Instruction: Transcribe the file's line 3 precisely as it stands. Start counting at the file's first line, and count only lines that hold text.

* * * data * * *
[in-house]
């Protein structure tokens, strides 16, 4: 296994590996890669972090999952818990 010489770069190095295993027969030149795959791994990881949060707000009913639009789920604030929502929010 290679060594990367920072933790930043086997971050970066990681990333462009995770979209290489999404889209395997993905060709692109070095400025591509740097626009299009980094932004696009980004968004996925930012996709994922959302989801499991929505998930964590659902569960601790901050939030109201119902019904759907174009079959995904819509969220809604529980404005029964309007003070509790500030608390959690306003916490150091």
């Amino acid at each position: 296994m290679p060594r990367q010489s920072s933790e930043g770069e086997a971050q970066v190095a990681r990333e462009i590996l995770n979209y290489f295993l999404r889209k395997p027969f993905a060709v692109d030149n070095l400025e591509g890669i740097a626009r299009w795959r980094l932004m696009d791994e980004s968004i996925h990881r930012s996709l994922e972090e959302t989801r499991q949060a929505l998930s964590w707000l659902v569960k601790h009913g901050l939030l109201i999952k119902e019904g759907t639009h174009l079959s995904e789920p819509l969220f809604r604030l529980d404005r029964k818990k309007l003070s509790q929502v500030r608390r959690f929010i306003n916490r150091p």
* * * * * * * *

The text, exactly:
């Amino acid at each position: 296994m290679p060594r990367q010489s920072s933790e930043g770069e086997a971050q970066v190095a990681r990333e462009i590996l995770n979209y290489f295993l999404r889209k395997p027969f993905a060709v692109d030149n070095l400025e591509g890669i740097a626009r299009w795959r980094l932004m696009d791994e980004s968004i996925h990881r930012s996709l994922e972090e959302t989801r499991q949060a929505l998930s964590w707000l659902v569960k601790h009913g901050l939030l109201i999952k119902e019904g759907t639009h174009l079959s995904e789920p819509l969220f809604r604030l529980d404005r029964k818990k309007l003070s509790q929502v500030r608390r959690f929010i306003n916490r150091p």